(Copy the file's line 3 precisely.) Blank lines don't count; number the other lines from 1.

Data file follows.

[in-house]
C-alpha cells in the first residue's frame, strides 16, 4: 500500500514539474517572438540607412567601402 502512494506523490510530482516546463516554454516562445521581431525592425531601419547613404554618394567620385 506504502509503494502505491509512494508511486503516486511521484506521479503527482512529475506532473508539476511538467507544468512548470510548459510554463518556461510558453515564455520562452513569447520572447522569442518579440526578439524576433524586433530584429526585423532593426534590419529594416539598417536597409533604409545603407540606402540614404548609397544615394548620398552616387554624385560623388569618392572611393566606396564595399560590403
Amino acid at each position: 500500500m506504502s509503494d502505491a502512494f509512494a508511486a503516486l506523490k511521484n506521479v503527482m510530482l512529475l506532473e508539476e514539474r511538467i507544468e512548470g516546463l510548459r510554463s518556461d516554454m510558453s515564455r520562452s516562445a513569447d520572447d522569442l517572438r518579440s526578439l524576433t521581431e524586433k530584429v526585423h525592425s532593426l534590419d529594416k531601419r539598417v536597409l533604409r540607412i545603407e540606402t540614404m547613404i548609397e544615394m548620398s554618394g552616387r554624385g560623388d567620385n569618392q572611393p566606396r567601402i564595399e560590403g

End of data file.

Amino acid at each position: 500500500m506504502s509503494d502505491a502512494f509512494a508511486a503516486l506523490k511521484n506521479v503527482m510530482l512529475l506532473e508539476e514539474r511538467i507544468e512548470g516546463l510548459r510554463s518556461d516554454m510558453s515564455r520562452s516562445a513569447d520572447d522569442l517572438r518579440s526578439l524576433t521581431e524586433k530584429v526585423h525592425s532593426l534590419d529594416k531601419r539598417v536597409l533604409r540607412i545603407e540606402t540614404m547613404i548609397e544615394m548620398s554618394g552616387r554624385g560623388d567620385n569618392q572611393p566606396r567601402i564595399e560590403g